International edition
September 25, 2020

The bill also calls for a 2% takeout increase to 22.68% on exotic wagers

California bill on exchange wagering and takeout increase progresses

(US).- A bill that would allow exchange wagering in California continues to progress through the state’s general assembly. Sponsored by Representative John Perez, it would allow for exchange wagering, in which patrons barter with other patrons in assigning odds while the exchange provider retains a small fee.

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ypically, the betting form relies on Internet technology. Betfair Group, which purchased racing channel and advance-deposit wagering company TVG last year for us$ 50-million, pioneered exchange wagering.

The bill would require the betting exchange to be licensed by the California Horse Racing Board, the racing association or fair conducting the meet, and the horsemen’s organization responsible for negotiated purse agreements. These provisions appear to assure the involved parties the opportunity to negotiate a percentage of money from the exchange provider’s fee be committed to the tracks and horsemen.

The CHRB would have the ability to prescribe rules, regulations and conditions for exchange wagering in the state. New Jersey lawmakers also are considering allowing exchange wagering on horse racing. The California bill was amended on Friday to include language that would allow betting exchanges in the state.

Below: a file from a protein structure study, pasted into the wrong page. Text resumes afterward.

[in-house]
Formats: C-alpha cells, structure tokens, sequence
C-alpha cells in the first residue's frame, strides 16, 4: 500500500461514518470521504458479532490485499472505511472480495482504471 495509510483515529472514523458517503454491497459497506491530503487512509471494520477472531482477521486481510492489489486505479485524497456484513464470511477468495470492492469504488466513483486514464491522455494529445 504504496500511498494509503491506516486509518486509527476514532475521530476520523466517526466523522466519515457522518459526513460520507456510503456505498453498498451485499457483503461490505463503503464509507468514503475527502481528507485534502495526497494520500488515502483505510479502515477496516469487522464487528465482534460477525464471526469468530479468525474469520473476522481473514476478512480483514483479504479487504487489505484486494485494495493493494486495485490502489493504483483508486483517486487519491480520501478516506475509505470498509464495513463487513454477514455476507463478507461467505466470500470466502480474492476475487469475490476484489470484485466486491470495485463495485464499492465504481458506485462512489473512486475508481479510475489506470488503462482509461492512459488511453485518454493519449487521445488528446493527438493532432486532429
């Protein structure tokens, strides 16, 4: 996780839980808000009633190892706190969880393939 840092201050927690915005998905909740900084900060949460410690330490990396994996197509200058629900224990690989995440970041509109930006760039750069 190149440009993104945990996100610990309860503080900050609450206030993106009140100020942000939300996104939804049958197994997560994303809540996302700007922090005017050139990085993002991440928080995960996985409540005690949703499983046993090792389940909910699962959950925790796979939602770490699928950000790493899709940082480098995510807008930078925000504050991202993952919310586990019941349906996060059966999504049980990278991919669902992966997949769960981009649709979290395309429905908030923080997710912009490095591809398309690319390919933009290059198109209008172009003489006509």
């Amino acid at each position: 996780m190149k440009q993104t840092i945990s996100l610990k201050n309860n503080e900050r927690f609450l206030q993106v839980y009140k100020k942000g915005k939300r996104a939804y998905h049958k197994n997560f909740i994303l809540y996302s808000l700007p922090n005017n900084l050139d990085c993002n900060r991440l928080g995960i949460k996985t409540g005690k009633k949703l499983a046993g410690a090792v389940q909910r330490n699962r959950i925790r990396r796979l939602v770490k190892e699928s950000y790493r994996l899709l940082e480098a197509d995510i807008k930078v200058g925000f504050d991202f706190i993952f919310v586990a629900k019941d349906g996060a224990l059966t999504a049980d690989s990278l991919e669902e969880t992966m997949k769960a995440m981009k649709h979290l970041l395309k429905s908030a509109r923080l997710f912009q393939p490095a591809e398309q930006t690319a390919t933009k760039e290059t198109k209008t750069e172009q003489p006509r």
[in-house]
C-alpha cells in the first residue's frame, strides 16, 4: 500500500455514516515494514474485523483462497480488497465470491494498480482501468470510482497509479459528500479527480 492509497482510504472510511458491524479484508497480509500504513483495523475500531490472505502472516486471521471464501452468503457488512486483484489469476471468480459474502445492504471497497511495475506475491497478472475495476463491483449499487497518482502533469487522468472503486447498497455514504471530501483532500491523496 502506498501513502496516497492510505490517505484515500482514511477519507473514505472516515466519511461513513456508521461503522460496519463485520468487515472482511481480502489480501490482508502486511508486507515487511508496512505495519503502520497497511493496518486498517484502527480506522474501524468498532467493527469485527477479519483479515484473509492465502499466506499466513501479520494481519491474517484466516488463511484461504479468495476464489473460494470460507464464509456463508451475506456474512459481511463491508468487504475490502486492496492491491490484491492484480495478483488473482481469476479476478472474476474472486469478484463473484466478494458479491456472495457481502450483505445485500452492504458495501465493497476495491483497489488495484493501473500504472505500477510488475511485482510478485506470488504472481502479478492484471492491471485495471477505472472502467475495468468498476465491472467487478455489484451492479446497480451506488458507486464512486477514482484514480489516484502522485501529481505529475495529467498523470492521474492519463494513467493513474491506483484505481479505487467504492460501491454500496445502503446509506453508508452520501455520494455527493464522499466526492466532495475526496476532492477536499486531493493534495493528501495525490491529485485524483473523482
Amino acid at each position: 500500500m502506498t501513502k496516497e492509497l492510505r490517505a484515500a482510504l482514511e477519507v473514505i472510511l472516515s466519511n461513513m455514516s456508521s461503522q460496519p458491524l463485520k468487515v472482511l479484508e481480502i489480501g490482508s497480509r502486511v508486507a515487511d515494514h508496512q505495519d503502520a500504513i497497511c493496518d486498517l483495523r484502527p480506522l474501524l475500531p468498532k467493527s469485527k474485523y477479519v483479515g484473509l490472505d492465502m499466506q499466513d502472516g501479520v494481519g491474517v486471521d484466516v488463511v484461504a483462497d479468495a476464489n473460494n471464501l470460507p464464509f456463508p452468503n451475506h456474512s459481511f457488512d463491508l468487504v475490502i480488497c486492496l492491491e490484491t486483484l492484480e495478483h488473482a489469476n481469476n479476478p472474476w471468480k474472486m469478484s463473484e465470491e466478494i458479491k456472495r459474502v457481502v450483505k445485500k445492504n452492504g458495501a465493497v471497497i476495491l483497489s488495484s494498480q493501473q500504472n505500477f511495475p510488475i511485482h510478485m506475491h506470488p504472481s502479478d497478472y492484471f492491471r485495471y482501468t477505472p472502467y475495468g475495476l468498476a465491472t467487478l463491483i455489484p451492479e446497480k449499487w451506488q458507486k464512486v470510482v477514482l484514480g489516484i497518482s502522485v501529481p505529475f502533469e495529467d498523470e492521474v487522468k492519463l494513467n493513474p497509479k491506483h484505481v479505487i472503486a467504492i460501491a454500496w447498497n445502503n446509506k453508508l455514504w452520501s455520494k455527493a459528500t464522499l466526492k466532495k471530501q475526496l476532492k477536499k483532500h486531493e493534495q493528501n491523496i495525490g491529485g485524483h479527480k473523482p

The bill also calls for a 2% takeout increase to 22.68% on exotic wagers requiring two wagering interests, like exactas and daily doubles; and a 3% increase to 23.68% on wagers requiring three or more wagering interests, such as trifectas, pick threes, superfectas, and pick fours. The additional takeout money would be committed to overnight purses.

The bill, which requires two-thirds approval, has received a third reading on the Senate floor, and has been referred to the Committee on Rules. The bill says changes are needed because Thoroughbred owners are not supporting California racing, instead opting for higher purses in other states. Unlike many of the states it is competing with, California does not use revenues from added gambling to supplement purses.

The project also includes provisions that would require a host of the Breeders’ Cup World Championships to set aside money from the increased takeout to promote the event. The bill notes the Los Angeles Economic Development Commission estimates the Breeders’ Cup, which was hosted by the Oak Tree Racing Association at Santa Anita Park in 2008 and ’09, pumps us$ 60-million into the state and Los Angeles region.

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